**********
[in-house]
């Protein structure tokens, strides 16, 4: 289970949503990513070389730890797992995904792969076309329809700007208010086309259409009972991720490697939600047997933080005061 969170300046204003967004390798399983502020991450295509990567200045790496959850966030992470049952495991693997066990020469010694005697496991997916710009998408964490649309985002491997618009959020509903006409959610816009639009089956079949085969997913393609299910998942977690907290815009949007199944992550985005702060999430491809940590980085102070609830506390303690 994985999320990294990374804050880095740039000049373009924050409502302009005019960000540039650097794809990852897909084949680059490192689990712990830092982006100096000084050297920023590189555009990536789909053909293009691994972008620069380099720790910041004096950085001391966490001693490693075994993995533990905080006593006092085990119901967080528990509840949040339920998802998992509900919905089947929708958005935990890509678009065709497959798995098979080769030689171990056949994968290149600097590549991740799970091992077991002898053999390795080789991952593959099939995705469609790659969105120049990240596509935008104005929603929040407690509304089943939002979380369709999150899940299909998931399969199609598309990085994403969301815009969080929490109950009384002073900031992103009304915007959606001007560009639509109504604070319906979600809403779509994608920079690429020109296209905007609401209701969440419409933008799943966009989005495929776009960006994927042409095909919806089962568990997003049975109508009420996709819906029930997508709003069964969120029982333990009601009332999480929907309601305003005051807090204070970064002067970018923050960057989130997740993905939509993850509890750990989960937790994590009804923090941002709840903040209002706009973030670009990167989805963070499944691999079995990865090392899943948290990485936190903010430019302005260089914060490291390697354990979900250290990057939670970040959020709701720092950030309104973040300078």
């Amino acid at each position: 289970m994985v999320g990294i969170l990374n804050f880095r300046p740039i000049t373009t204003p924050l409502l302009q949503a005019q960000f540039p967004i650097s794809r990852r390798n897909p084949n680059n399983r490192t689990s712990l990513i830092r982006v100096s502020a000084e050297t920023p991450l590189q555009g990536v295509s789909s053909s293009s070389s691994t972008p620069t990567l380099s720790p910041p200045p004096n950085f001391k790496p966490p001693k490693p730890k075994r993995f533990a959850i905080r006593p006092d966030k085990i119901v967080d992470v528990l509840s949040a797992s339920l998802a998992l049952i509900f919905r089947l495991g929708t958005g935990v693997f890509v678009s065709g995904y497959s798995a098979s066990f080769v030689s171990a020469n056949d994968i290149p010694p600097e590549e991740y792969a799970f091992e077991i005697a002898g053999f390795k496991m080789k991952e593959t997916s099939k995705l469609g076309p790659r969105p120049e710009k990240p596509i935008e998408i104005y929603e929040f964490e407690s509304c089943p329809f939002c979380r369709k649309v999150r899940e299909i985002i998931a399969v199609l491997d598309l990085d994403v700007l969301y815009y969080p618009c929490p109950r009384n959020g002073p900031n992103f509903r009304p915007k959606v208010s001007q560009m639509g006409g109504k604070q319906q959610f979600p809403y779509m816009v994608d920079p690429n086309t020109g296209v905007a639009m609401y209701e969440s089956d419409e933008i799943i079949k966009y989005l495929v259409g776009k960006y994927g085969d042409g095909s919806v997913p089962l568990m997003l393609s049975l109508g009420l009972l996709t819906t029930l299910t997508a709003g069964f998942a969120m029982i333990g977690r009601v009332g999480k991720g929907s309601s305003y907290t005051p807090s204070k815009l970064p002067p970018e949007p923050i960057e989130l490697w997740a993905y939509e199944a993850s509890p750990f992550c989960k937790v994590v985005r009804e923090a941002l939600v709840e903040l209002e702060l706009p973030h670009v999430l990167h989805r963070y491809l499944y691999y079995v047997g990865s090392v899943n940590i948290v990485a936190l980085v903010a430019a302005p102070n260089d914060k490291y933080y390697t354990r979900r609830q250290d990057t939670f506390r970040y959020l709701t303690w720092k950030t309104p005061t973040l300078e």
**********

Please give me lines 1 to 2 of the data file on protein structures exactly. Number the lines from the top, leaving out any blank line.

[in-house]
């Protein structure tokens, strides 16, 4: 289970949503990513070389730890797992995904792969076309329809700007208010086309259409009972991720490697939600047997933080005061 969170300046204003967004390798399983502020991450295509990567200045790496959850966030992470049952495991693997066990020469010694005697496991997916710009998408964490649309985002491997618009959020509903006409959610816009639009089956079949085969997913393609299910998942977690907290815009949007199944992550985005702060999430491809940590980085102070609830506390303690 994985999320990294990374804050880095740039000049373009924050409502302009005019960000540039650097794809990852897909084949680059490192689990712990830092982006100096000084050297920023590189555009990536789909053909293009691994972008620069380099720790910041004096950085001391966490001693490693075994993995533990905080006593006092085990119901967080528990509840949040339920998802998992509900919905089947929708958005935990890509678009065709497959798995098979080769030689171990056949994968290149600097590549991740799970091992077991002898053999390795080789991952593959099939995705469609790659969105120049990240596509935008104005929603929040407690509304089943939002979380369709999150899940299909998931399969199609598309990085994403969301815009969080929490109950009384002073900031992103009304915007959606001007560009639509109504604070319906979600809403779509994608920079690429020109296209905007609401209701969440419409933008799943966009989005495929776009960006994927042409095909919806089962568990997003049975109508009420996709819906029930997508709003069964969120029982333990009601009332999480929907309601305003005051807090204070970064002067970018923050960057989130997740993905939509993850509890750990989960937790994590009804923090941002709840903040209002706009973030670009990167989805963070499944691999079995990865090392899943948290990485936190903010430019302005260089914060490291390697354990979900250290990057939670970040959020709701720092950030309104973040300078």